Reviewed by Paul Quinton
This was planned to be the first in a series of shows organised by the brains behind the Fusion festival, Steve Gould, AKA The Progmeister of Midlands Metalheads radio, and initially, this inaugural gig was to be headlined by Led Zeppelin tribute band Letz Zep, with Jump as special guests, plus one or two young bands, on the principle that, sadly, tribute bands often sell tickets in quantities that bands playing their own material can only dream of. However, Letz Zep had to pull out at short notice and Jump were promoted into the headline set, and another local band was invited to fill the bill.
Unfortunately a very early start time meant there was no chance to catch opening band Electric Raptor, and it was noticeable that several people were still arriving at the hall during the changeover after their set, which did seem quite lengthy, before Worcester band WHITE NOISE CINEMA, the late substitutes, began their set. The band are a six piece, including drums, bass and guitar, and no less than three keyboard players, including Ben Hiorns, who also plays guitar and sings lead vocal, but line up aside, this turned out to be a really interesting set. Their sound is an intriguing mix of modern rock, with a fair portion of industrial metal and electronica. Immediate reference points would be the likes of Killing Joke, Nine Inch Nails and even Muse at times, but also their ambitious song structures and time signatures gave them a progressive metal tinge, perhaps emphasised when Hiorns used a megaphone for a vocal effect and Tom Paine took his seat at the massive house organ at the back of the stage, which, let’s be honest, is a pretty Prog image..
The band finished their set slightly earlier than planned, but they were politely persuaded to play another, the insistent ‘Thin Skin’, bringing an excellent 40 minutes of music to a close. Although they only appear to have been together for a year or so, this is a band with the potential and promise to go a long way, and they will be well worth watching in the meantime.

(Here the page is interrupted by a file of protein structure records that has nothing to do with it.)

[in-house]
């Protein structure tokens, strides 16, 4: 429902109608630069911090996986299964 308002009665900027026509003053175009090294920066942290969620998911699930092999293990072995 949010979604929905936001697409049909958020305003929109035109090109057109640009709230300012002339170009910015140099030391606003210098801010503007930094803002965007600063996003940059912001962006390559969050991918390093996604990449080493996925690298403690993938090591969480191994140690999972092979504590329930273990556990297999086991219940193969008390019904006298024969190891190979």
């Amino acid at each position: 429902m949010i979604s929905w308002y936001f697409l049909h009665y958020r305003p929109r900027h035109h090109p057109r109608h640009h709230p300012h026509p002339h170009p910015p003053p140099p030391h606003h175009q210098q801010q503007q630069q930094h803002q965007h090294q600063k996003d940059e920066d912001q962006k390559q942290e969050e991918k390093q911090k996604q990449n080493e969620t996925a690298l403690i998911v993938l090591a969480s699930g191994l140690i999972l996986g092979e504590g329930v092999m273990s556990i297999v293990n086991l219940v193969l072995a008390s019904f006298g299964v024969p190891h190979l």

Every time I see JUMP, I seem to note that they are consistently good and consistently enjoyable, and whatever the circumstances, tonight was no exception. Vocalist John Dexter Jones was his usual outgoing self, but in all the times I’ve seen them I don’t think I’ve seen guitarist Ronnie Rundle so animated, as well as playing as well as ever. The band played a lot of their more familiar songs, including the moving ‘Freedom Train’ and ‘Johnny V’, a song that could be about any of us, but they also mixed things up nicely, including an excerpt from ‘Blowing In The Wind’ at the end of ‘Shed No Tears’, and they also acknowledged the original line up for the gig by giving a brief Zeppelin medley, including ‘Whole Lotta Love’ and ‘How Many More Times’ and extending it to include snatches of ‘The Spirit of Radio’, ‘Running Free’ and even M’s ‘Pop Music’, before ending with ‘Free At Last’, which John Dexter took time to point out, was the 1,611th time the band had played the song live, a tribute to how long the band have been going.
I do have to say that part of the band’s appeal is John’s storytelling, whether describing the background to each song, or thoughts on the world in which we live, which, whether you agree with him or not, are always worth your time. At this gig, though, there was a problem, either with the echo on mic or with the acoustics of the hall, in that a sizeable proportion of his talk and his vocals were indistinct thanks to the amount of echo, which was a pity. The band will be holding their 40th anniversary celebration shows next Spring, details available on their website, they’re such a good band, who deserve a much wider audience.
As this was the first of these gigs, and the line-up had to be revised at short notice, coming to conclusions about success or failure is unfair. On the positive side, it’s a lovely venue and there was some great music to be heard, but it’s sad that the crowd was relatively sparse, even with the use of ‘cabaret seating, something John Dexter Jones noted at the beginning of Jump’s set, when he said that it was never a good sign to come on stage and see such a layout. Nevertheless, I hope the Progmeister sticks to his guns, he’s doing something good here, and he deserves to make it work.